News from the Farm: PASA and PIglets
Good Morning friends of North Mountain Pastures,
We are now making deliveries for this CSA season, which runs from February through June. It is not too late to sign up, there are about 50 spaces left!
PASA celebrates 25 years
Well we have had a busy couple of days at the PASA (Pennsylvania Association for Sustainable Agriculture) conference - this year was the 25th! Although a bit more hectic than usual because Brooks is now a board member, we were invigorated by discussions with like-minded farmers and educational talks. My favorite part of the conference was leading a discussion group about the challenges of farming with a family. Interestingly enough, there was a pretty equal division of three main areas of concerns: adult children and intergenerational "passing on the farm" issues; pregnancy, babies, and toddlers while farming; and then the middle group-young growing children who need education and responsibilities. We split up and the conversations flowed. Not with solutions and answers exactly, but at least with solidarity and idea sharing. I hope to continue this meeting each year and grow a Facebook group for all things farming and parenting, so we don't all need to rely on trial and error.
Giving the Maple trees a year off
The deep snow is mostly gone leaving mud in its place, with a topping wet slushy snow today. The sap has been running, but we are not harvesting this year. After much deliberation, the truth is that we just don't have the time to devote to constant sap monitoring and cooking over the next month. Why? Because we want to do a better job farming!
We don't have any full time employees right now on the farm. Our capable apprentices of two years moved before the holidays, and our on-farm trailer is now empty, awaiting the right fit. We are trying to return to once again farming as a family, now that our children are slightly bigger and more helpful...or at least less utterly helpless :) We will let you know how it goes!
We came home to a newly farrowed litter of piglets on Saturday night, which we've named The White Stripes:
And then another healthy batch born on Sunday:
Recipe: Sausage, white bean, and kale soup
I don't know about you, but this soup is exactly what I want to be eating right now. I’ve doubled the recipe, because with this kind of rustic soup, allowing the flavors to sit overnight makes the soup even better. And in my experience, if you’re going to bother making it, you’ll definitely want to eat it again - consider freezing a quart or two for a quick meal later!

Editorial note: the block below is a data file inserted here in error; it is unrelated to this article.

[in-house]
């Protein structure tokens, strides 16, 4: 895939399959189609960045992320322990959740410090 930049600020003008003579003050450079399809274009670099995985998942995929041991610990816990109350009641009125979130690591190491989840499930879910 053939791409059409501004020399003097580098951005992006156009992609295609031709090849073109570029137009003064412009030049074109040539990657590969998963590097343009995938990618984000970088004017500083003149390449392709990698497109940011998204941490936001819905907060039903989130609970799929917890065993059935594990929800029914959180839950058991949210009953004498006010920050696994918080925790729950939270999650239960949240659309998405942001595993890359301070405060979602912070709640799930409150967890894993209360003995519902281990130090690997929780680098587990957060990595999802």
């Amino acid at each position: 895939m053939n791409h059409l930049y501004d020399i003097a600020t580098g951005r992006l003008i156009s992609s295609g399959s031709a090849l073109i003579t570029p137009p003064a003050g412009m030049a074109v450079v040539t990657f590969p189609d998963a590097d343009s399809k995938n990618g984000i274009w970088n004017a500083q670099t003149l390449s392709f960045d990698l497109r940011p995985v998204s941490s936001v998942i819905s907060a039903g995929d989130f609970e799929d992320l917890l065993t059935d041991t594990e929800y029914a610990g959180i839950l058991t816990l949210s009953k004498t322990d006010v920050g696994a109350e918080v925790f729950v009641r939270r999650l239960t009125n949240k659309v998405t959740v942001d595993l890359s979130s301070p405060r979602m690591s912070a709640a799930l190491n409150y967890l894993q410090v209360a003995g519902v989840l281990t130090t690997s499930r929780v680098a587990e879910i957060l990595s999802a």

2 lbs sausage (sweet or hot italian would work well, or lincolnshire) 2 onions ~4 carrots ~4 stalks celery ~2 potatoes, optional (will thicken the soup a bit!) ~4 cloves garlic ~4 bay leaves 6-8 cups cooked white cannelini beans (about 1 lb dry beans, soaked and cooked OR 3-4 15 oz cans, drained) 3-4 bunches kale, stems removed and roughly chopped ~1 gallon of good chicken stock sea salt and pepper to taste lemon juice or vinegar
If you are using dry beans, prepare the night before by soaking the beans and setting them to cook separately.
In a large pot, heat a few tablespoons of lard, bacon grease, olive oil, or butter. Squeeze the sausage links into the pan and discard the casings. Stir to break up the chunks, and brown the meat. While the meat is browning, you can chop the onions, and add that to the pan to brown too. Meanwhile chop your carrots, celery, and potato. When the sausage and onion are browned, add the remaining root vegetables, beans, and stock and at least 1 T of salt and bring to a simmer, covered. When the carrots are soft, add the kale and simmer for an additional 10 minutes or until completely soft. Season to taste with salt and pepper, and a dash of lemon juice or vinegar.
I adapted this recipe off of this, where they suggest serving it with a melted gruyere/asiago cheesy baguette in the soup - mmmm!